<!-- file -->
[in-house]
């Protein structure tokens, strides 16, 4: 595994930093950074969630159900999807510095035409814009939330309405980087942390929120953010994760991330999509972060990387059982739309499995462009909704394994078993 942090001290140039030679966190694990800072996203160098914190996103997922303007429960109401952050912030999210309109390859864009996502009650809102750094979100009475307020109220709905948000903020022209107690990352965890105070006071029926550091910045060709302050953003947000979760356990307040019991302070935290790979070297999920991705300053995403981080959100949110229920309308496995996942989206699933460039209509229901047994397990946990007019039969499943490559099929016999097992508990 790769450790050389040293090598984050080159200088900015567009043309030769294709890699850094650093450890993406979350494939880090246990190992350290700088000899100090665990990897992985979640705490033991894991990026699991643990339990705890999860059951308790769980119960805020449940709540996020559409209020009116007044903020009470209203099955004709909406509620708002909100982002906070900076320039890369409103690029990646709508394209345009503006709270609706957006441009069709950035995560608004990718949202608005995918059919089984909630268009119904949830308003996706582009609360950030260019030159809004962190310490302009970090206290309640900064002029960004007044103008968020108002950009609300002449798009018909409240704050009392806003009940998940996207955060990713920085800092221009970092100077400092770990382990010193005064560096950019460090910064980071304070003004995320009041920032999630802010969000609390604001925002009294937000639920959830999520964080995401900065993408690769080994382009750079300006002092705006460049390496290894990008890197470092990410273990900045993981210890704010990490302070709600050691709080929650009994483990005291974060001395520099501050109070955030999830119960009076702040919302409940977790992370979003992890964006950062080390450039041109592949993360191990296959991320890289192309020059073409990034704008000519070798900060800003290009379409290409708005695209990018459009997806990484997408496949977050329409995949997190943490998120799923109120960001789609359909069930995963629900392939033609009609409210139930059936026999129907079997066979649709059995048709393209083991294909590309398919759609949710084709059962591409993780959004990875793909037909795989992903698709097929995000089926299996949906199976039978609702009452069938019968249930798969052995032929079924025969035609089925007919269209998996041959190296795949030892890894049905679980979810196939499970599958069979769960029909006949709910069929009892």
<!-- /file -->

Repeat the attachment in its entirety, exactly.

[in-house]
């Protein structure tokens, strides 16, 4: 595994930093950074969630159900999807510095035409814009939330309405980087942390929120953010994760991330999509972060990387059982739309499995462009909704394994078993 942090001290140039030679966190694990800072996203160098914190996103997922303007429960109401952050912030999210309109390859864009996502009650809102750094979100009475307020109220709905948000903020022209107690990352965890105070006071029926550091910045060709302050953003947000979760356990307040019991302070935290790979070297999920991705300053995403981080959100949110229920309308496995996942989206699933460039209509229901047994397990946990007019039969499943490559099929016999097992508990 790769450790050389040293090598984050080159200088900015567009043309030769294709890699850094650093450890993406979350494939880090246990190992350290700088000899100090665990990897992985979640705490033991894991990026699991643990339990705890999860059951308790769980119960805020449940709540996020559409209020009116007044903020009470209203099955004709909406509620708002909100982002906070900076320039890369409103690029990646709508394209345009503006709270609706957006441009069709950035995560608004990718949202608005995918059919089984909630268009119904949830308003996706582009609360950030260019030159809004962190310490302009970090206290309640900064002029960004007044103008968020108002950009609300002449798009018909409240704050009392806003009940998940996207955060990713920085800092221009970092100077400092770990382990010193005064560096950019460090910064980071304070003004995320009041920032999630802010969000609390604001925002009294937000639920959830999520964080995401900065993408690769080994382009750079300006002092705006460049390496290894990008890197470092990410273990900045993981210890704010990490302070709600050691709080929650009994483990005291974060001395520099501050109070955030999830119960009076702040919302409940977790992370979003992890964006950062080390450039041109592949993360191990296959991320890289192309020059073409990034704008000519070798900060800003290009379409290409708005695209990018459009997806990484997408496949977050329409995949997190943490998120799923109120960001789609359909069930995963629900392939033609009609409210139930059936026999129907079997066979649709059995048709393209083991294909590309398919759609949710084709059962591409993780959004990875793909037909795989992903698709097929995000089926299996949906199976039978609702009452069938019968249930798969052995032929079924025969035609089925007919269209998996041959190296795949030892890894049905679980979810196939499970599958069979769960029909006949709910069929009892």